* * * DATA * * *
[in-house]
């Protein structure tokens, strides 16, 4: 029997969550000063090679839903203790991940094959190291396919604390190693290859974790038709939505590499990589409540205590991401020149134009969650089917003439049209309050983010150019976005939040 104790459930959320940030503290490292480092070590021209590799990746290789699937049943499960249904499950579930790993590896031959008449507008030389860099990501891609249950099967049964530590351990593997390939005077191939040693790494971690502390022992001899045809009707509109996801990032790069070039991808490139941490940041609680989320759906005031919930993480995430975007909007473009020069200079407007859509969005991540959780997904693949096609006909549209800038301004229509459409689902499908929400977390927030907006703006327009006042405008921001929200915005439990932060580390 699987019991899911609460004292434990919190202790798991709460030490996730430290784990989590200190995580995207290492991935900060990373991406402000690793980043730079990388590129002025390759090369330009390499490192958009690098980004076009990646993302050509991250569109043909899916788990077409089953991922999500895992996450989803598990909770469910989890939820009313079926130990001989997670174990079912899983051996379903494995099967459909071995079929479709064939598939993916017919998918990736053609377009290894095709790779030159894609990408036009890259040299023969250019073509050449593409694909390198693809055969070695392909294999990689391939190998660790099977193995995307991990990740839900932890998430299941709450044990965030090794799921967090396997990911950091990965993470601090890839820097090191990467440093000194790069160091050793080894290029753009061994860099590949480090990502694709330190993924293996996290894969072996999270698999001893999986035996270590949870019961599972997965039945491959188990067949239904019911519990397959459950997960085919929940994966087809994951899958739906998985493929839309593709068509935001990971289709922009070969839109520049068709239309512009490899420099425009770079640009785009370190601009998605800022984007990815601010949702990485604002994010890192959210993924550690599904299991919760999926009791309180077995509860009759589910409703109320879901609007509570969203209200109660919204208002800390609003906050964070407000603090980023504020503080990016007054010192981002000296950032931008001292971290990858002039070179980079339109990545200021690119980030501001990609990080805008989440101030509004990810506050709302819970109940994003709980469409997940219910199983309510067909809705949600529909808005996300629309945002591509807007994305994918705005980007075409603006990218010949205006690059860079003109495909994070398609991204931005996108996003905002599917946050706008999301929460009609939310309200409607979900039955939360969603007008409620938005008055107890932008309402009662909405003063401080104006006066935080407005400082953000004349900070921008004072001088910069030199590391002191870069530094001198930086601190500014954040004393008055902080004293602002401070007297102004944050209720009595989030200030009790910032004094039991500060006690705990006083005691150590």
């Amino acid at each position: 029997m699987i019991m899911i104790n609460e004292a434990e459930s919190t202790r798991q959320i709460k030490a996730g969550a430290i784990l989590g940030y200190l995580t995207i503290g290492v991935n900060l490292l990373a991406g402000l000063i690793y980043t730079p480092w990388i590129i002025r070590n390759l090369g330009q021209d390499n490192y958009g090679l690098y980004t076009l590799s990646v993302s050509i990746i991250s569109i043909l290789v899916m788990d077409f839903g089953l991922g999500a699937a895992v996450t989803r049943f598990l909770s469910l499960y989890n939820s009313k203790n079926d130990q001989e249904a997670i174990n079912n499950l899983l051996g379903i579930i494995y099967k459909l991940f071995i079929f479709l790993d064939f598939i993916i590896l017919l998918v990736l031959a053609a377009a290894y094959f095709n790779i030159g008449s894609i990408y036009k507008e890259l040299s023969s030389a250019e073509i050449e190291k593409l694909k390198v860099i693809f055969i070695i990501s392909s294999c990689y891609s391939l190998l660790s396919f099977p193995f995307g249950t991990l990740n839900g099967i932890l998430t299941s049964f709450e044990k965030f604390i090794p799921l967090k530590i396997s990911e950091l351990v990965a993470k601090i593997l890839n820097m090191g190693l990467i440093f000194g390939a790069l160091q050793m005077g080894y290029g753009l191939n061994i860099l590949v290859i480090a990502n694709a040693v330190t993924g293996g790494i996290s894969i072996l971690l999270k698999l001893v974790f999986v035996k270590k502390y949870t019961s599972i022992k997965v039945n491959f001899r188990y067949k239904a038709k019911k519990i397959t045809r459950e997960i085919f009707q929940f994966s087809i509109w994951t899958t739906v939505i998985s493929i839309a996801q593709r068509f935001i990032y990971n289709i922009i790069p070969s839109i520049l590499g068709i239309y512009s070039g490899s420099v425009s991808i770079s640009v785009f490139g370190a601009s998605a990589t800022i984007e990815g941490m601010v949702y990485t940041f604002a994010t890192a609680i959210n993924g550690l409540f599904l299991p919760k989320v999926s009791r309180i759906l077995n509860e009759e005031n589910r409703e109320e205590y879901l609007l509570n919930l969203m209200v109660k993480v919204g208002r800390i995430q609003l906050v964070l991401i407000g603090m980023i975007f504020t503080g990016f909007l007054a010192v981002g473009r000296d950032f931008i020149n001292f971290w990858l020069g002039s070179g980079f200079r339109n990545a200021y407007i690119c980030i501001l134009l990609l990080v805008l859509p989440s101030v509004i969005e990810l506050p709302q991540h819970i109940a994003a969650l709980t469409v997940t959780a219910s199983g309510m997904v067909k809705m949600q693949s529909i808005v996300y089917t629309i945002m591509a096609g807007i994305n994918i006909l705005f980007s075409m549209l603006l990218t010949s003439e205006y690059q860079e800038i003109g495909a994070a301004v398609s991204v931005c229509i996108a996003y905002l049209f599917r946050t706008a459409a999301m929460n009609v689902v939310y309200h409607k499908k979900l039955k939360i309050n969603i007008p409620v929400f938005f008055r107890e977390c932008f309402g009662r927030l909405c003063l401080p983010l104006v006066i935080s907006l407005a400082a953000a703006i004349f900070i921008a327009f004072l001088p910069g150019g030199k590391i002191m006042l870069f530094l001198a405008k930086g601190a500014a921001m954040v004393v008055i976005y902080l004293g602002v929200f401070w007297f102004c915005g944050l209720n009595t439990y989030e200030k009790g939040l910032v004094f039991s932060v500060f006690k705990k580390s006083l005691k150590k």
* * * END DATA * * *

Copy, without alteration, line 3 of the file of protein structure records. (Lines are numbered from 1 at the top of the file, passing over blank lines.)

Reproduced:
């Amino acid at each position: 029997m699987i019991m899911i104790n609460e004292a434990e459930s919190t202790r798991q959320i709460k030490a996730g969550a430290i784990l989590g940030y200190l995580t995207i503290g290492v991935n900060l490292l990373a991406g402000l000063i690793y980043t730079p480092w990388i590129i002025r070590n390759l090369g330009q021209d390499n490192y958009g090679l690098y980004t076009l590799s990646v993302s050509i990746i991250s569109i043909l290789v899916m788990d077409f839903g089953l991922g999500a699937a895992v996450t989803r049943f598990l909770s469910l499960y989890n939820s009313k203790n079926d130990q001989e249904a997670i174990n079912n499950l899983l051996g379903i579930i494995y099967k459909l991940f071995i079929f479709l790993d064939f598939i993916i590896l017919l998918v990736l031959a053609a377009a290894y094959f095709n790779i030159g008449s894609i990408y036009k507008e890259l040299s023969s030389a250019e073509i050449e190291k593409l694909k390198v860099i693809f055969i070695i990501s392909s294999c990689y891609s391939l190998l660790s396919f099977p193995f995307g249950t991990l990740n839900g099967i932890l998430t299941s049964f709450e044990k965030f604390i090794p799921l967090k530590i396997s990911e950091l351990v990965a993470k601090i593997l890839n820097m090191g190693l990467i440093f000194g390939a790069l160091q050793m005077g080894y290029g753009l191939n061994i860099l590949v290859i480090a990502n694709a040693v330190t993924g293996g790494i996290s894969i072996l971690l999270k698999l001893v974790f999986v035996k270590k502390y949870t019961s599972i022992k997965v039945n491959f001899r188990y067949k239904a038709k019911k519990i397959t045809r459950e997960i085919f009707q929940f994966s087809i509109w994951t899958t739906v939505i998985s493929i839309a996801q593709r068509f935001i990032y990971n289709i922009i790069p070969s839109i520049l590499g068709i239309y512009s070039g490899s420099v425009s991808i770079s640009v785009f490139g370190a601009s998605a990589t800022i984007e990815g941490m601010v949702y990485t940041f604002a994010t890192a609680i959210n993924g550690l409540f599904l299991p919760k989320v999926s009791r309180i759906l077995n509860e009759e005031n589910r409703e109320e205590y879901l609007l509570n919930l969203m209200v109660k993480v919204g208002r800390i995430q609003l906050v964070l991401i407000g603090m980023i975007f504020t503080g990016f909007l007054a010192v981002g473009r000296d950032f931008i020149n001292f971290w990858l020069g002039s070179g980079f200079r339109n990545a200021y407007i690119c980030i501001l134009l990609l990080v805008l859509p989440s101030v509004i969005e990810l506050p709302q991540h819970i109940a994003a969650l709980t469409v997940t959780a219910s199983g309510m997904v067909k809705m949600q693949s529909i808005v996300y089917t629309i945002m591509a096609g807007i994305n994918i006909l705005f980007s075409m549209l603006l990218t010949s003439e205006y690059q860079e800038i003109g495909a994070a301004v398609s991204v931005c229509i996108a996003y905002l049209f599917r946050t706008a459409a999301m929460n009609v689902v939310y309200h409607k499908k979900l039955k939360i309050n969603i007008p409620v929400f938005f008055r107890e977390c932008f309402g009662r927030l909405c003063l401080p983010l104006v006066i935080s907006l407005a400082a953000a703006i004349f900070i921008a327009f004072l001088p910069g150019g030199k590391i002191m006042l870069f530094l001198a405008k930086g601190a500014a921001m954040v004393v008055i976005y902080l004293g602002v929200f401070w007297f102004c915005g944050l209720n009595t439990y989030e200030k009790g939040l910032v004094f039991s932060v500060f006690k705990k580390s006083l005691k150590k």